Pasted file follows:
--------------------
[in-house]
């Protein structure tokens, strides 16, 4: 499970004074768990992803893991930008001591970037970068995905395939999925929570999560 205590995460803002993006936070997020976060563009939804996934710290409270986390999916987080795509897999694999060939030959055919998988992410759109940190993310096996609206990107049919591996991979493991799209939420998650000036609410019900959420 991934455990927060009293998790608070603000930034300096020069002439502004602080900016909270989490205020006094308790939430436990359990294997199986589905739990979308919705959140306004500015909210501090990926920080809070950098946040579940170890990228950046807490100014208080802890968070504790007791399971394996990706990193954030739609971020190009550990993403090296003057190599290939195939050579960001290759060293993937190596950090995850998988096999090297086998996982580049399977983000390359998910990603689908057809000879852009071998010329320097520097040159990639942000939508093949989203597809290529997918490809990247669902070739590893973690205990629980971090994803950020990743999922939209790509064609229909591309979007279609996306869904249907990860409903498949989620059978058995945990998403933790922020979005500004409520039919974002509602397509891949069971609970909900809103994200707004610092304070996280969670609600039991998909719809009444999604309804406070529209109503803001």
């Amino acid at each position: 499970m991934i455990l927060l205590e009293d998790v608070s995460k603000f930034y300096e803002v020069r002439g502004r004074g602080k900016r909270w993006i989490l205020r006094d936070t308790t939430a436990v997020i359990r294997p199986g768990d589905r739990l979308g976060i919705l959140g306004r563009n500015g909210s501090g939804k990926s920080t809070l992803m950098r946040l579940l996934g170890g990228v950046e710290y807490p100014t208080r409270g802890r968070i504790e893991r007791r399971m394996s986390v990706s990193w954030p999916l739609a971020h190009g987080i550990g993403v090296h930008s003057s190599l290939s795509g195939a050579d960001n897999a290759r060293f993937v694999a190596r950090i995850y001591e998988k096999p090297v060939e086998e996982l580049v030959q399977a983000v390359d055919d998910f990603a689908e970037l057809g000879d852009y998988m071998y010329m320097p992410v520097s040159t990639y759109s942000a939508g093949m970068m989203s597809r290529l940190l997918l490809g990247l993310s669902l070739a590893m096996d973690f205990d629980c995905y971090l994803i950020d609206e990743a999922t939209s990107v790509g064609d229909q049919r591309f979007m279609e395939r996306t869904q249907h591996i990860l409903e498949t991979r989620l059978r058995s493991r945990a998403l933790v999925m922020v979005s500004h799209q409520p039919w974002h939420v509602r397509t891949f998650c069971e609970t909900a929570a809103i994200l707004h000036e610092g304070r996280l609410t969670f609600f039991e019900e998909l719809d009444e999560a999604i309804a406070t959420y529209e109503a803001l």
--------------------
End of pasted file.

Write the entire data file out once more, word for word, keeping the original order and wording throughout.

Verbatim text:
[in-house]
């Protein structure tokens, strides 16, 4: 499970004074768990992803893991930008001591970037970068995905395939999925929570999560 205590995460803002993006936070997020976060563009939804996934710290409270986390999916987080795509897999694999060939030959055919998988992410759109940190993310096996609206990107049919591996991979493991799209939420998650000036609410019900959420 991934455990927060009293998790608070603000930034300096020069002439502004602080900016909270989490205020006094308790939430436990359990294997199986589905739990979308919705959140306004500015909210501090990926920080809070950098946040579940170890990228950046807490100014208080802890968070504790007791399971394996990706990193954030739609971020190009550990993403090296003057190599290939195939050579960001290759060293993937190596950090995850998988096999090297086998996982580049399977983000390359998910990603689908057809000879852009071998010329320097520097040159990639942000939508093949989203597809290529997918490809990247669902070739590893973690205990629980971090994803950020990743999922939209790509064609229909591309979007279609996306869904249907990860409903498949989620059978058995945990998403933790922020979005500004409520039919974002509602397509891949069971609970909900809103994200707004610092304070996280969670609600039991998909719809009444999604309804406070529209109503803001």
């Amino acid at each position: 499970m991934i455990l927060l205590e009293d998790v608070s995460k603000f930034y300096e803002v020069r002439g502004r004074g602080k900016r909270w993006i989490l205020r006094d936070t308790t939430a436990v997020i359990r294997p199986g768990d589905r739990l979308g976060i919705l959140g306004r563009n500015g909210s501090g939804k990926s920080t809070l992803m950098r946040l579940l996934g170890g990228v950046e710290y807490p100014t208080r409270g802890r968070i504790e893991r007791r399971m394996s986390v990706s990193w954030p999916l739609a971020h190009g987080i550990g993403v090296h930008s003057s190599l290939s795509g195939a050579d960001n897999a290759r060293f993937v694999a190596r950090i995850y001591e998988k096999p090297v060939e086998e996982l580049v030959q399977a983000v390359d055919d998910f990603a689908e970037l057809g000879d852009y998988m071998y010329m320097p992410v520097s040159t990639y759109s942000a939508g093949m970068m989203s597809r290529l940190l997918l490809g990247l993310s669902l070739a590893m096996d973690f205990d629980c995905y971090l994803i950020d609206e990743a999922t939209s990107v790509g064609d229909q049919r591309f979007m279609e395939r996306t869904q249907h591996i990860l409903e498949t991979r989620l059978r058995s493991r945990a998403l933790v999925m922020v979005s500004h799209q409520p039919w974002h939420v509602r397509t891949f998650c069971e609970t909900a929570a809103i994200l707004h000036e610092g304070r996280l609410t969670f609600f039991e019900e998909l719809d009444e999560a999604i309804a406070t959420y529209e109503a803001l």